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The 'World's Worst Director' Fights Back

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Mention German-born filmmaker Uwe Bollís name in certain circles—especially those of the Internet geek variety — and youíre sure to be pummeled by an onslaught of negative adjectives and metaphors. Indeed, Boll is no stranger to criticism: when his film Alone in the Dark—based on the video game of the same name—came out in 2005, critics called it "overblown, amateurish gibberish," and used it as proof that Boll "belongs in the pantheon of inept directors." His follow-up film BloodRayne, another video game adaptation, was equally panned, and left critics declaring that he was "fast becoming one of the worst directors on the planet." Just this week in fact, TIMEís book critic wrote a pained reflection about a detractor who had dubbed him "the Uwe Boll of the book reviewing world."

So what does the worldís worst director do when he gets tired of such revilement? "What any successful filmmaker would do," his press release boasts: challenge his enemies to a boxing match. And so Boll, 41, a former amateur boxer with 10 years experience, has done just that. This weekend, on the set of his newest film Postal—you guessed it, another adaptation of a violent video game, set to open in 2007—he will enter a boxing ring with four Internet film critics, one after another, for a three-round slugfest that he hopes will teach critics a lesson about who theyíre slamming. For their trouble, and their bruises, theyíll receive free airfare and hotel accommodations in Vancouver, and roles as extras in the film.

The entire match will be sponsored—and broadcast over the Internet—by Golden Palace Casino, which in the past has concocted marketing campaigns for oddities like Britney Spearsí pregnancy test, William Shatnerís kidney stone, and the Virgin Mary Grilled Cheese Sandwich. Says Golden Palace Marketing director Drew Black: "This was just a perfect fit—what filmmaker is going to take their critics to the point to say, you donít like me, put up your dukes?"

And the critics should be prepared to defend their opinions, says Boll. "If you read the BloodRayne reviews, it is completely ridiculous: 75% of the review is about me as a person and nothing about BloodRayne," he says. "Iím not expecting good reviews, but still, in any review there should be at least a few lines of the technical work of the movie -- whoís in it, whatever. They can write that they donít like the movies, but this didnít happen. And this was so annoying that I said at some point, ĎLook I want to fight these guys."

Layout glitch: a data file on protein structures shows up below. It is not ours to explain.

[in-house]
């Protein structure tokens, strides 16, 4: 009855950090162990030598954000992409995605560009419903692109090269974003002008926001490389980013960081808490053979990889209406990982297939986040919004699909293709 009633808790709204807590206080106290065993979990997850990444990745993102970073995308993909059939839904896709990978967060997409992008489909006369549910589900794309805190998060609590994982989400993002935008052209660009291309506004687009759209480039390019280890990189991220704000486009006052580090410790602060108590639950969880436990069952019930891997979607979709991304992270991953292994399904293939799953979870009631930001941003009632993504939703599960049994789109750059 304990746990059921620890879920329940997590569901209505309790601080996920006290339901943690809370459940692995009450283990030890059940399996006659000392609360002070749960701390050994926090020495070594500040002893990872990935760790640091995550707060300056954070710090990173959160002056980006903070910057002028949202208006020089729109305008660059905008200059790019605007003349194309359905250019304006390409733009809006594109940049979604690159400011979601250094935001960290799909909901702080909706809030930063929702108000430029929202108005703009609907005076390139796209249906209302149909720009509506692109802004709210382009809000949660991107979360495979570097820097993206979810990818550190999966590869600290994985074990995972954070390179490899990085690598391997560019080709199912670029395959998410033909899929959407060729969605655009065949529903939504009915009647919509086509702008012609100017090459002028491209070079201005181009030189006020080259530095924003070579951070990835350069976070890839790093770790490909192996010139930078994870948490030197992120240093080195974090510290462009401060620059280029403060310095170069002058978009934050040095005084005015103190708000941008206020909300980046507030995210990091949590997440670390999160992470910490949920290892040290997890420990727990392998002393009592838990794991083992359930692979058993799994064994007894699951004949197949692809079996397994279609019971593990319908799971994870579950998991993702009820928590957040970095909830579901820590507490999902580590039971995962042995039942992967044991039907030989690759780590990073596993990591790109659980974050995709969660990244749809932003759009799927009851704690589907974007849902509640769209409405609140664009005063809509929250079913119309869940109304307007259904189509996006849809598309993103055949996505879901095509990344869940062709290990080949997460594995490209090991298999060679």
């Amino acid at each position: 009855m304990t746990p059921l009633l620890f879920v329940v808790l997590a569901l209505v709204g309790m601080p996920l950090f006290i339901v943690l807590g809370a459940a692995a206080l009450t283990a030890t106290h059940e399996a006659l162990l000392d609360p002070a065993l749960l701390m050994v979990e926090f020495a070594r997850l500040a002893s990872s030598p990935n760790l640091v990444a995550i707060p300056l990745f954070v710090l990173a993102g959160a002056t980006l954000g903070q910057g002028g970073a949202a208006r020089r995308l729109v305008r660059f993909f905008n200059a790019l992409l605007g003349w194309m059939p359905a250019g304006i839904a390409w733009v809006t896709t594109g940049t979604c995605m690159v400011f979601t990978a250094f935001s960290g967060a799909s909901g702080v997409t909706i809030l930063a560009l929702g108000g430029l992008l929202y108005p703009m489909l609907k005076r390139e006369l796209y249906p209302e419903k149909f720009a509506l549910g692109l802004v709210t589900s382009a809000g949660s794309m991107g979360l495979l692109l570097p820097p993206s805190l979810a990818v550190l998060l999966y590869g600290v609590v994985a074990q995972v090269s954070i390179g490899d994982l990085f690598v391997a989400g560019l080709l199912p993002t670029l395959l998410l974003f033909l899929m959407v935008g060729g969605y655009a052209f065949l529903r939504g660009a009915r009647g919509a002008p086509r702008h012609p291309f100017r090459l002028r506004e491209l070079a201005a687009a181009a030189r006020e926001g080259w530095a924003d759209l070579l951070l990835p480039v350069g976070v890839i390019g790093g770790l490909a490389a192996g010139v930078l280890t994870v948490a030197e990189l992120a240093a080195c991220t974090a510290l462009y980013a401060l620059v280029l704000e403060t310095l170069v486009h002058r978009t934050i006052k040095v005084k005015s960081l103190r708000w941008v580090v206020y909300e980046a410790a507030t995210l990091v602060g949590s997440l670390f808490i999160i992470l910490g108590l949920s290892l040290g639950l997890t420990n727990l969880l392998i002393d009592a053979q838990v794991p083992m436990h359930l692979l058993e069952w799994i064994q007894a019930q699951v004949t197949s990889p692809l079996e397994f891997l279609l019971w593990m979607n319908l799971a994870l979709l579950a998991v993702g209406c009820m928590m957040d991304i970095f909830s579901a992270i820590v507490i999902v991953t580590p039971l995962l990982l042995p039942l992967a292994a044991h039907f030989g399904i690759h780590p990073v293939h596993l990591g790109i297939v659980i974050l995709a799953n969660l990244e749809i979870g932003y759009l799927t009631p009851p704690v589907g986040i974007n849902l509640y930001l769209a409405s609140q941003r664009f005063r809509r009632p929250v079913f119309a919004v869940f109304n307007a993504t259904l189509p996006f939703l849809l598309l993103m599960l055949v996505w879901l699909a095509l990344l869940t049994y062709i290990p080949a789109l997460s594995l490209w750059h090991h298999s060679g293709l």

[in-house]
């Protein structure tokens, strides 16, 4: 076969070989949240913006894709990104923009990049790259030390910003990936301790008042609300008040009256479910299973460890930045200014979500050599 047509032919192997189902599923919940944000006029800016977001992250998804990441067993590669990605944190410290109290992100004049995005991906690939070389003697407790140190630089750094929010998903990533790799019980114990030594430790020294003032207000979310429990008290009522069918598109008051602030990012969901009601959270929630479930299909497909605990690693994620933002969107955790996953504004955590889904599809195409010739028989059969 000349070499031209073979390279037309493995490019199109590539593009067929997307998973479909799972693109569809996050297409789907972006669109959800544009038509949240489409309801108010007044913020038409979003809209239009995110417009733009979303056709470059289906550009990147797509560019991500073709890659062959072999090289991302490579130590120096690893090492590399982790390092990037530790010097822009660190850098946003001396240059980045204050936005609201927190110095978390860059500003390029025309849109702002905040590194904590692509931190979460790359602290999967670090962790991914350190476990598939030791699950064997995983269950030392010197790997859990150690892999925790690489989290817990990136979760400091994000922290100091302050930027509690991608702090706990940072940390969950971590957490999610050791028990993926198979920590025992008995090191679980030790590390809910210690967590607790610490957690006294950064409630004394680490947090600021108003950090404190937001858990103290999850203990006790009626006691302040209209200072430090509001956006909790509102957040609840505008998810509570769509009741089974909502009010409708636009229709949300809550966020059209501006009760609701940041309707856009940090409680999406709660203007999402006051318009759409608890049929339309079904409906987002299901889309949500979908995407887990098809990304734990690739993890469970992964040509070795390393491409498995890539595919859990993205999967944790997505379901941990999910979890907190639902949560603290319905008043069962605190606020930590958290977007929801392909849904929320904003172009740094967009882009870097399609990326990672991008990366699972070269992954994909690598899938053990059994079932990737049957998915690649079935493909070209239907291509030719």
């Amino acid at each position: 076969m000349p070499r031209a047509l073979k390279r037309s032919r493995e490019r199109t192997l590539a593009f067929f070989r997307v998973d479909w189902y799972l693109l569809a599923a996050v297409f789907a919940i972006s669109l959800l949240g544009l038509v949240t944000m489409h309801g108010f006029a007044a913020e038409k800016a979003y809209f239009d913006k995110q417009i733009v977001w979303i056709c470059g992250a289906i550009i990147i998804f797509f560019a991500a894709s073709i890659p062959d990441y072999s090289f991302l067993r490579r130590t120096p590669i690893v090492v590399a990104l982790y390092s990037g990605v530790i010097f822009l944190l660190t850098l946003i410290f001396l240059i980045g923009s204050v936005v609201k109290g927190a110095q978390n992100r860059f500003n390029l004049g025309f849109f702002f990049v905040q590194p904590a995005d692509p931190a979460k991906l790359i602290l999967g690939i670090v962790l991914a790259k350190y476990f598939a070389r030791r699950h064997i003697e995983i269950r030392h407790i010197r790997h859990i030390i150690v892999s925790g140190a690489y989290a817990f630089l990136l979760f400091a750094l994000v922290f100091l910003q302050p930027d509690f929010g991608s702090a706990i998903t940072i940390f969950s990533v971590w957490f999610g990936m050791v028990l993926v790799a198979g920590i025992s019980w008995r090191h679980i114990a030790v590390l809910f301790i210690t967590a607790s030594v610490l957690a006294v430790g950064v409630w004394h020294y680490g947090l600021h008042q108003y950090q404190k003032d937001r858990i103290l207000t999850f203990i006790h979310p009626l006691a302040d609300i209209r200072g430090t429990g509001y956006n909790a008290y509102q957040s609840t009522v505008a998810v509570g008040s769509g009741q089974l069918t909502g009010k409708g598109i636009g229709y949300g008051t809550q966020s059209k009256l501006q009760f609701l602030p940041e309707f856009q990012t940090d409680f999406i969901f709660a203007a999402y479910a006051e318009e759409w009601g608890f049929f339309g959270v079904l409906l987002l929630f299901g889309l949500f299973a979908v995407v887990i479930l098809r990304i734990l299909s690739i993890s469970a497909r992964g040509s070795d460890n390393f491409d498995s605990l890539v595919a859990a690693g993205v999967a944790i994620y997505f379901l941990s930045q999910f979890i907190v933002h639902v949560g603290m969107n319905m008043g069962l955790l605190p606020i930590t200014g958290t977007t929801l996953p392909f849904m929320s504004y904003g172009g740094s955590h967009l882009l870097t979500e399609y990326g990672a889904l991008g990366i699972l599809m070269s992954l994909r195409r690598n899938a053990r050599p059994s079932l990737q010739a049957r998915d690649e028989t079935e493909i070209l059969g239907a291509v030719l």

Heíd already gotten his chance earlier this month, when he boxed the Spanish film critic known only as "Oso," from the website Cinecutre.com. Boll deftly defeated the oafish Oso, knocking him to the ground several times, though never completely out. At the end of the one-sided fight, Boll said in a prepared statement, "Contrary to what those stupid, weak critics say, I have now proven that my movies are fantastic."

"The reason why the Spanish critic survived in the ring was that I felt bad for him," Boll later told TIME, after conceding that there is, in fact, no correlation between his win and the ability to direct a feature film. "I hit him a few times, he went down a few times, but then I felt bad because he was completely defenseless." His other challengers may not be so lucky. So vitriolic are Bollís feelings towards the content creators at Ainít it Cool News —a website capable of generating so much Internet buzz about a film that it was featured in the HBO series Entourage—that when his request to fight Ain't it Coolís reviewer who slammed BloodRayne was turned, he agreed instead to battle Jeff Sneider, a freelancer for the site who had never even seen one of Bollís movies.

"Honestly, I have nothing better to do this weekend," Sneider says of the forthcoming bout. Not all of Bollís contenders are taking the fight so casually. Chris Alexander, a critic for Rue Morgue Magazine in Toronto, has been training five hours a day for the past three months, and has reportedly been taking tips from punk rocker Alice Cooper and actor Verne "Mini Me" Troyer. Of the four remaining contestants, he is the only one expected to put up any sort of fight. Boll, however, is still cautious: "I have a few disadvantages," he says. "I have to do four fights in a row—that is super-exhausting. I cannot box 12 rounds. If I donít knock some people out in the first rounds I will not survive the last fight."

As for his filmmaking, Boll admits he's an easy target for critics, though he says he canít stop making video game movies because of pressure from the international financiers who bankroll his films. "I hope that at least a few people will not try to be trendy in trashing Boll," he says. " I hope a few people start focusing on the movie more if theyíre writing about a movie, or if theyíre writing about me they at least write about Bollís fight of the situation, so that Iím not a complete retard." But, he admits, "I have the feeling that no matter what I do it will turn against me."

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